Twisted: Tales from the Wacky Side of Life is the kind of you-had-me-at-hello title that always appeals to me. This 2006 (New York: MJF Books) book from Bob Fenster is packed with strange quotations, facts, anecdotes and other odd stuff I hadn’t seen before. For example, I learn on page 178 that First Lady Patricia Nixon “was named Macaroni Woman of the Year by the American Macaroni Institute” and was even “sculpted in pasta.” I drift off into thought for a moment thinking about this. The only pasta art I’m familiar with is macaroni necklaces. Do pasta sculptors use cooked or dry noodles?

I’ve never known any trouble that an hour’s reading didn’t assuage. • Charles de Secondat, Baron de la Brède et de Montesquieu, Pensées Diverses

“My first conscious recognition of being abducted [by aliens] was in 1988” (p. 106). This is the opening sentence from one of the chapters in How It Feels to Be Attacked by a Shark and Other Amazing Life-or-Death Situations!, a book of real-life stories edited by Michelle Hamer (2007, New York: MJF Books). If you’ve ever wondered how it feels to choke to death on a cheeseburger, to be shot in the heart with a nail gun, to win the lottery, to be caught in a cyclone, or to have quintuplets, this is the book for you.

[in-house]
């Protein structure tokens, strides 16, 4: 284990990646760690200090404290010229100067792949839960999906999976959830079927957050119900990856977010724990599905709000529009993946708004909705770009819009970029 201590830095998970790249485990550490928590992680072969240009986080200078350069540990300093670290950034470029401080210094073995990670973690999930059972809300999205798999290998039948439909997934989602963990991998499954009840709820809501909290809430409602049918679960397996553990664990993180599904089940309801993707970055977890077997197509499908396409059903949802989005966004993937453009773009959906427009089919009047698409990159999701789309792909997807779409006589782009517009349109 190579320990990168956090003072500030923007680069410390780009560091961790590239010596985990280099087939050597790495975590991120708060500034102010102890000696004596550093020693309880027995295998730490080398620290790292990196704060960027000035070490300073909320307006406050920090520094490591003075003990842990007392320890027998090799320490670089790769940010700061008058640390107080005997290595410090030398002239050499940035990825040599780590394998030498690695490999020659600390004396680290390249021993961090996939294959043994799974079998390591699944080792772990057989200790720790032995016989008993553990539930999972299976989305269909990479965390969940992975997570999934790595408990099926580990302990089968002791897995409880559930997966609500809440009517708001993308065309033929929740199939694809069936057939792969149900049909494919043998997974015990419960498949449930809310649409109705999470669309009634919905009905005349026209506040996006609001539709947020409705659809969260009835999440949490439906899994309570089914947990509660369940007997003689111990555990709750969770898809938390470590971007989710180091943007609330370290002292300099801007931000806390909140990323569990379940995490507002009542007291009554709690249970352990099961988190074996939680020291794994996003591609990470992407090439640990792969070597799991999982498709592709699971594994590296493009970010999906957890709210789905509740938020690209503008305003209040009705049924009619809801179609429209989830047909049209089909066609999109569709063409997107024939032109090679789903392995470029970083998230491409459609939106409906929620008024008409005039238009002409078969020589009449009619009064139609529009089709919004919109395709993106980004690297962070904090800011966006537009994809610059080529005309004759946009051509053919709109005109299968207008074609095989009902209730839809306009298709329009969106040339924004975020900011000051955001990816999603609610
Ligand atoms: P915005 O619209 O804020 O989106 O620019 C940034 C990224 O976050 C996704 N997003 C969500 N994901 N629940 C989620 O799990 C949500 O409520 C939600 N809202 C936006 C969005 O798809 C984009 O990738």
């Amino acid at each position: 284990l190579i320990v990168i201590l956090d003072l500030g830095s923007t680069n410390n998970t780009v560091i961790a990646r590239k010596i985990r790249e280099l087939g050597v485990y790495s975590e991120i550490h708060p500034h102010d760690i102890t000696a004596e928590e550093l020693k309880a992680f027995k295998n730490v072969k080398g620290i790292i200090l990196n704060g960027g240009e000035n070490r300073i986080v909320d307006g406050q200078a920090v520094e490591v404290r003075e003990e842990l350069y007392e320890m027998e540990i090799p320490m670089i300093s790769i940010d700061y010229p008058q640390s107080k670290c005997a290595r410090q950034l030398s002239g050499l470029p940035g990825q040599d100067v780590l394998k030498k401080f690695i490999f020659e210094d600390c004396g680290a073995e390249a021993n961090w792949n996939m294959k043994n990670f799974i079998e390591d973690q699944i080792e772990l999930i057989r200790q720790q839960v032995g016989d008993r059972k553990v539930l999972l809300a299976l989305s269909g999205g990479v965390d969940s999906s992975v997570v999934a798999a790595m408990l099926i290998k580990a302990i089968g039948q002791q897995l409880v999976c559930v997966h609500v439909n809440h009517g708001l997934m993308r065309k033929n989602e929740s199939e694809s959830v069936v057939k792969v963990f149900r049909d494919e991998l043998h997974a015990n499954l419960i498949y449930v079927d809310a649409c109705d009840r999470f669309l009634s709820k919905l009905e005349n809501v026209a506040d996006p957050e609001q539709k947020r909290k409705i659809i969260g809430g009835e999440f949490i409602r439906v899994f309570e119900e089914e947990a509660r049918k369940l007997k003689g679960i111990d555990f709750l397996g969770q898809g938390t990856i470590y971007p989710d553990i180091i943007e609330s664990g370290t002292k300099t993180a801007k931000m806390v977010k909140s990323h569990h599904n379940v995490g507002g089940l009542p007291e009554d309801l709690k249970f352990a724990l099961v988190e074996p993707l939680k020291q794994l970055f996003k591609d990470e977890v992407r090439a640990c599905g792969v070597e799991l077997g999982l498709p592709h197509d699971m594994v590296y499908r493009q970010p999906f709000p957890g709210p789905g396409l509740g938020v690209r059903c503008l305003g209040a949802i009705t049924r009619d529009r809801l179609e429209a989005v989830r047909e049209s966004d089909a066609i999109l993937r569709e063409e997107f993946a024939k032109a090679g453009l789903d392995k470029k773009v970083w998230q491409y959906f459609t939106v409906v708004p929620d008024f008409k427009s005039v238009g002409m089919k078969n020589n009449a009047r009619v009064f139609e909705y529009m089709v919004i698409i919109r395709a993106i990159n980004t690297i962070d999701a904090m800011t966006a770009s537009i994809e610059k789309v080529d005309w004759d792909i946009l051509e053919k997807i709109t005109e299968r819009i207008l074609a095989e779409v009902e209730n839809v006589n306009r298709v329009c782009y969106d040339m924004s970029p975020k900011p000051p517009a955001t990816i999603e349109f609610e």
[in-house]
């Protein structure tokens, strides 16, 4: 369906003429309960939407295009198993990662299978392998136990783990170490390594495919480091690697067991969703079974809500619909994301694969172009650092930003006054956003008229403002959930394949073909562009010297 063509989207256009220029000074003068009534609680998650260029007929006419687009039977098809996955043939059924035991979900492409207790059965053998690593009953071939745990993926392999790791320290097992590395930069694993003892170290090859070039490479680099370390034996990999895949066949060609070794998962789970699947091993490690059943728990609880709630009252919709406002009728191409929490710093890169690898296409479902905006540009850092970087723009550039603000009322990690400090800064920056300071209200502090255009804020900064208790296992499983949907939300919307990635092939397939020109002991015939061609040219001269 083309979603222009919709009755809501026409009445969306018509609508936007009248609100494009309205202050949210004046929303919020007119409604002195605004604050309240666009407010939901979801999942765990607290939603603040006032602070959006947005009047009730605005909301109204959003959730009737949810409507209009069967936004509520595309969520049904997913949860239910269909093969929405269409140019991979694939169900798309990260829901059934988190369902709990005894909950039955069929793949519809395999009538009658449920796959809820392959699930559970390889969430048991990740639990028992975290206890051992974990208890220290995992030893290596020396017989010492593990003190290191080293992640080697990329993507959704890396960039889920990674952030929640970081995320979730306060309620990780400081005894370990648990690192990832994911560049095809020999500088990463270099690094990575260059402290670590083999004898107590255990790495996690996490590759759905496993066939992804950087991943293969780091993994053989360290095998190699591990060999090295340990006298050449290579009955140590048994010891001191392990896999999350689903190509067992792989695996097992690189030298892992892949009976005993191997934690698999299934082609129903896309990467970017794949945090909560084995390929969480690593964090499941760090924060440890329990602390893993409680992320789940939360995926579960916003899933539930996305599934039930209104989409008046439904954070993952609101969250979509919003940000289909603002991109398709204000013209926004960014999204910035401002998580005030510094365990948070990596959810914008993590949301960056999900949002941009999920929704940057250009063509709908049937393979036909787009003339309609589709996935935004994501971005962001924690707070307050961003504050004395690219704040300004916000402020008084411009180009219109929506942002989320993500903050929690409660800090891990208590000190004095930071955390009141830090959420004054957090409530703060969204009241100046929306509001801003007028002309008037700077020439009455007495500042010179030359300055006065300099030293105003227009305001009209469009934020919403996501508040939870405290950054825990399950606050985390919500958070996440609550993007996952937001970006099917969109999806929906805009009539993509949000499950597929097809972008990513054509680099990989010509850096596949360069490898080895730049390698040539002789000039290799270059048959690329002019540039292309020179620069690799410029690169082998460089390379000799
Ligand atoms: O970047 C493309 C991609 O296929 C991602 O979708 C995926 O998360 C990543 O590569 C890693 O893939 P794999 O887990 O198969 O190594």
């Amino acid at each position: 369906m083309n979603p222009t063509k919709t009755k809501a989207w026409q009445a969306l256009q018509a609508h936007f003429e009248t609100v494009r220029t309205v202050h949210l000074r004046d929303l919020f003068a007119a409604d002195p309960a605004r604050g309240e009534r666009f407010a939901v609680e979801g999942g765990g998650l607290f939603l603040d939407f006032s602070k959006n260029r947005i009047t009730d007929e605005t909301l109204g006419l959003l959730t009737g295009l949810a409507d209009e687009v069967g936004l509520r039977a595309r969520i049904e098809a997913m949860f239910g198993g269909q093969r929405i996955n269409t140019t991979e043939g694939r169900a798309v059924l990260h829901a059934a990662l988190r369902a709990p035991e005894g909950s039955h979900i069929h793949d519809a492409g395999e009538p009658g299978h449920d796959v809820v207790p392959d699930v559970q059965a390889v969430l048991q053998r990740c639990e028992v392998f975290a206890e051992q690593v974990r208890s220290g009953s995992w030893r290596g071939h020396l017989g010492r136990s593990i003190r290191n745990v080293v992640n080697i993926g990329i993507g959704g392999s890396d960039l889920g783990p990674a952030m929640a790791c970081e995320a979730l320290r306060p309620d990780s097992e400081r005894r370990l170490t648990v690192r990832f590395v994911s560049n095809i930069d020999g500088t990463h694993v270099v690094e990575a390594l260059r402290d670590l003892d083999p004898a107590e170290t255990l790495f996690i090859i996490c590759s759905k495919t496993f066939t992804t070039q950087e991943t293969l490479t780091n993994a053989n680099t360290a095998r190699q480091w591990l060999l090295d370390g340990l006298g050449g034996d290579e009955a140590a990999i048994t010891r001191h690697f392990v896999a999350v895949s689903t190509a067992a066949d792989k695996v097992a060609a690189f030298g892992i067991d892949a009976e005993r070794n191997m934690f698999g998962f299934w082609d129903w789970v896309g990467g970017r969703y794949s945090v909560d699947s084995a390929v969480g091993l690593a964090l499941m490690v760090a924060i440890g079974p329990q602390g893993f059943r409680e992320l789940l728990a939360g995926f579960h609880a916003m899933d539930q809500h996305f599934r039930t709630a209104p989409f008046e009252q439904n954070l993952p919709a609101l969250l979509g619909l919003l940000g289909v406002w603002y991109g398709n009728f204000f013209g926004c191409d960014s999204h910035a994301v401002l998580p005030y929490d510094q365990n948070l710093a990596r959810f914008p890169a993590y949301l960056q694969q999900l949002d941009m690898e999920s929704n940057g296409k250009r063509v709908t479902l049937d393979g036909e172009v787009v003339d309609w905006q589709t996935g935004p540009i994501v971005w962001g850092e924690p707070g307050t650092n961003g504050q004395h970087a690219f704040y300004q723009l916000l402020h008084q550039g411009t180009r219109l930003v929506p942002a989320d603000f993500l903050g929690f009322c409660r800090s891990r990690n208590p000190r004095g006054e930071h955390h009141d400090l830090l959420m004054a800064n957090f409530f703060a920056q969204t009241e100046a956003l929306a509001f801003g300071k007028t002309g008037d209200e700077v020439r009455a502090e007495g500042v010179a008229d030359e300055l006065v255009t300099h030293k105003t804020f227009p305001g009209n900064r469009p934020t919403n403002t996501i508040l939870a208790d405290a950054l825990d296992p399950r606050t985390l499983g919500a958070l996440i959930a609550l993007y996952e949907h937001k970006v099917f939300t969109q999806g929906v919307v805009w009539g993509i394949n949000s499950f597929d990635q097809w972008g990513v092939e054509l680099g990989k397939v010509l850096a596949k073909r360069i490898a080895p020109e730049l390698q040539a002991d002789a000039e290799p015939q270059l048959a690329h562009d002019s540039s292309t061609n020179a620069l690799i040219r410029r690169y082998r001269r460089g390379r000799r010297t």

So there they are, a few of my recent summer purchases, books that will entertain me and my students, books I claim proudly as my own, knowing that my choices will impress no one.

There is a temperate zone in the mind, between luxurious indolence and exacting work; and it is to this region, just between laziness and labor, that summer reading belongs. • Henry Ward Beecher

What kind of summer reading do you secretly—or openly–enjoy?

Always read something that will make you look good if you die in the middle of it. • P.J. O’Rourke

* Thanks to Frances Bacon for the quotation at the beginning of the title.


K.I.S.S. Is Definitely Not My Life

July 2, 2010

Life is extremely complicated. • Robert Ludlum

Life is really simple, but we insist on making it complicated. • Confucius